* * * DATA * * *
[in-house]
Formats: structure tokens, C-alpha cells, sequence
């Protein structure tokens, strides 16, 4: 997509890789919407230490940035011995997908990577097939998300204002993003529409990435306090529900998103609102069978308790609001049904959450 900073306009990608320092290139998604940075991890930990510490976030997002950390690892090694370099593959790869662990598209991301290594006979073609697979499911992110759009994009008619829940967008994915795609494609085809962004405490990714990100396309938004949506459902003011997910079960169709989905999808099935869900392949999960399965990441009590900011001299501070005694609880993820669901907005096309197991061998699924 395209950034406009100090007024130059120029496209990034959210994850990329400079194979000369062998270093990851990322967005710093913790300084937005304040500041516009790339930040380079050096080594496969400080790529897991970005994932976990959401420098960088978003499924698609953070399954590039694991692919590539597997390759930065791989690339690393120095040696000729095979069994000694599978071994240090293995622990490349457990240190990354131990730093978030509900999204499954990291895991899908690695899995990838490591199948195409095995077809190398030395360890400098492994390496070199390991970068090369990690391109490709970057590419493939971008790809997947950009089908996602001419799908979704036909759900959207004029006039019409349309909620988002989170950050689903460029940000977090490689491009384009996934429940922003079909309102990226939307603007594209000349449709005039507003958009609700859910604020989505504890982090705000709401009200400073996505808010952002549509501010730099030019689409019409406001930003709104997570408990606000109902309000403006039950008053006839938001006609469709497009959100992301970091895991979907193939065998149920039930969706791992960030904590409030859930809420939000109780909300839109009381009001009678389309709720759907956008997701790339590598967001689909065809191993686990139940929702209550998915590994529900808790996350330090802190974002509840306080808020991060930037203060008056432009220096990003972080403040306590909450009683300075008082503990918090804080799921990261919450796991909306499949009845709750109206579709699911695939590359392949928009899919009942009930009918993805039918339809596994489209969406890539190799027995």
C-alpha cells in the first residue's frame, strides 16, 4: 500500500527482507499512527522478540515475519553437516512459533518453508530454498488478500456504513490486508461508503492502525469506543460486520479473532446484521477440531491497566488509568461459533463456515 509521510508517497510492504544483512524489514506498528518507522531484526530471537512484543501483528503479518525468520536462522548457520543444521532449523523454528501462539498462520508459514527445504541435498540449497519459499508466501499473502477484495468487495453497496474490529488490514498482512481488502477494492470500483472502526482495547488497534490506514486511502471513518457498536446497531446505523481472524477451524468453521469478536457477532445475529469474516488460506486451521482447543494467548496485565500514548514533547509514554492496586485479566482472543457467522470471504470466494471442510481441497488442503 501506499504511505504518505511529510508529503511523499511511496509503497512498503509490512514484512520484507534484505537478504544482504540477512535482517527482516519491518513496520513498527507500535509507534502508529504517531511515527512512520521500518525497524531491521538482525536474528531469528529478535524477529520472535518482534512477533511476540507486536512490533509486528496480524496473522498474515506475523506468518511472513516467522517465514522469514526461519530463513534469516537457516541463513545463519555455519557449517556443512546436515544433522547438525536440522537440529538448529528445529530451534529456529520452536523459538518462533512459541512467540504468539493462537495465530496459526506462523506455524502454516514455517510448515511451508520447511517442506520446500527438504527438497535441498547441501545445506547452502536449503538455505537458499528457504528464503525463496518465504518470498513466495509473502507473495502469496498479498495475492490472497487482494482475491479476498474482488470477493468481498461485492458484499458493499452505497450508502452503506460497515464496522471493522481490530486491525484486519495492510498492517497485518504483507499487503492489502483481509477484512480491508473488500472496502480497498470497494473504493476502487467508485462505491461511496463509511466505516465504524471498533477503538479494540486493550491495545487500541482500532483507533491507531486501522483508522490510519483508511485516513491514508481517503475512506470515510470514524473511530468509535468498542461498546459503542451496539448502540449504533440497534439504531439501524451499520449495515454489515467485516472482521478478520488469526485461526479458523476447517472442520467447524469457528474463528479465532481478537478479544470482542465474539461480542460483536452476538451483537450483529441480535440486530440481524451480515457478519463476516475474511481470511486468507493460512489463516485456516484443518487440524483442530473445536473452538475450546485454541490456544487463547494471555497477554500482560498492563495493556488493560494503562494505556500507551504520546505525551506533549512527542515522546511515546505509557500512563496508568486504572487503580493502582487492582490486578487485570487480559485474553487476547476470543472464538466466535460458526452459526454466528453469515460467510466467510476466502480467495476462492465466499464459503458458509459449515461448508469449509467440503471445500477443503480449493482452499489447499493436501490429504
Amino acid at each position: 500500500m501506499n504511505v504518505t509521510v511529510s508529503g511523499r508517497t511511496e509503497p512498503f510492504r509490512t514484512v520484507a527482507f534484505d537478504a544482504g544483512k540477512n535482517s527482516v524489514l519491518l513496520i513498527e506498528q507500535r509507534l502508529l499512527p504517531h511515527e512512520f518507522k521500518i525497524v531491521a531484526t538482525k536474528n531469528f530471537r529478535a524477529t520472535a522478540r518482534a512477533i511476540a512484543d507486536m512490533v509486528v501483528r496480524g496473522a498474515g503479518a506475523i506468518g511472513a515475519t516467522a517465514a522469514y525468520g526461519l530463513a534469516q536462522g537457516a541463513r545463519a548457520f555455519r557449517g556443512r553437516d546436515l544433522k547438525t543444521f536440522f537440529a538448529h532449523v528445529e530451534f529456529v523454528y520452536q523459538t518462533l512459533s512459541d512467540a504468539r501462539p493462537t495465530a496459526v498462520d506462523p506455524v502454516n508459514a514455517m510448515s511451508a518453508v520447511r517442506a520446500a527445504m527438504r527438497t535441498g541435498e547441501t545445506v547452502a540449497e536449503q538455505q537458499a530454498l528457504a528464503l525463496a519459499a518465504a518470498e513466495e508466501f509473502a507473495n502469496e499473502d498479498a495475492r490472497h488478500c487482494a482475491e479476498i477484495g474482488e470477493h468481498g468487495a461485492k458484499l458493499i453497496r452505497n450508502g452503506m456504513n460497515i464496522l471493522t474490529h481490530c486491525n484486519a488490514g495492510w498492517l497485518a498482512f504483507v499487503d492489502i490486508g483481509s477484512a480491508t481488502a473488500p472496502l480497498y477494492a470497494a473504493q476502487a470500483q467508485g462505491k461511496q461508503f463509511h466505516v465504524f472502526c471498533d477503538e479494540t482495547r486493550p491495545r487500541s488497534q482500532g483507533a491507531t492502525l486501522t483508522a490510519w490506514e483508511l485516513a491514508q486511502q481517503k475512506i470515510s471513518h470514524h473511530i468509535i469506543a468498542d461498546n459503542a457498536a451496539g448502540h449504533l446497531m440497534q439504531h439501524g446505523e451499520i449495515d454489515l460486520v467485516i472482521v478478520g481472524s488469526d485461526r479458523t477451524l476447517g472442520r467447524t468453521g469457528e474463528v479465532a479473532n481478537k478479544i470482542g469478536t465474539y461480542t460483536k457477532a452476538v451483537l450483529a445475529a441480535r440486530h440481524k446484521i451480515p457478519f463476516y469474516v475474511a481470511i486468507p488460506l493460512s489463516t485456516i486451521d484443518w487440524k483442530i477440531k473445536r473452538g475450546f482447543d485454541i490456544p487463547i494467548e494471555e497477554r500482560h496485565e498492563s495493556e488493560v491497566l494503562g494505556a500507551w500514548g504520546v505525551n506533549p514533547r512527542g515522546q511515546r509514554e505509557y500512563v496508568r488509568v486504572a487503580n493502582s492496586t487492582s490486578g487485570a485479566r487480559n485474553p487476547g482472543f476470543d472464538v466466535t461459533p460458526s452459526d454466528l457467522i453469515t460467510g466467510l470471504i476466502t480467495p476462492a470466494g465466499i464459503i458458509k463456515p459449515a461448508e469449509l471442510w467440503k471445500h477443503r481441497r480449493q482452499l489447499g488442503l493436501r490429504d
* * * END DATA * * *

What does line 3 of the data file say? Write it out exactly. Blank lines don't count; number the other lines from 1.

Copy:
């Protein structure tokens, strides 16, 4: 997509890789919407230490940035011995997908990577097939998300204002993003529409990435306090529900998103609102069978308790609001049904959450 900073306009990608320092290139998604940075991890930990510490976030997002950390690892090694370099593959790869662990598209991301290594006979073609697979499911992110759009994009008619829940967008994915795609494609085809962004405490990714990100396309938004949506459902003011997910079960169709989905999808099935869900392949999960399965990441009590900011001299501070005694609880993820669901907005096309197991061998699924 395209950034406009100090007024130059120029496209990034959210994850990329400079194979000369062998270093990851990322967005710093913790300084937005304040500041516009790339930040380079050096080594496969400080790529897991970005994932976990959401420098960088978003499924698609953070399954590039694991692919590539597997390759930065791989690339690393120095040696000729095979069994000694599978071994240090293995622990490349457990240190990354131990730093978030509900999204499954990291895991899908690695899995990838490591199948195409095995077809190398030395360890400098492994390496070199390991970068090369990690391109490709970057590419493939971008790809997947950009089908996602001419799908979704036909759900959207004029006039019409349309909620988002989170950050689903460029940000977090490689491009384009996934429940922003079909309102990226939307603007594209000349449709005039507003958009609700859910604020989505504890982090705000709401009200400073996505808010952002549509501010730099030019689409019409406001930003709104997570408990606000109902309000403006039950008053006839938001006609469709497009959100992301970091895991979907193939065998149920039930969706791992960030904590409030859930809420939000109780909300839109009381009001009678389309709720759907956008997701790339590598967001689909065809191993686990139940929702209550998915590994529900808790996350330090802190974002509840306080808020991060930037203060008056432009220096990003972080403040306590909450009683300075008082503990918090804080799921990261919450796991909306499949009845709750109206579709699911695939590359392949928009899919009942009930009918993805039918339809596994489209969406890539190799027995």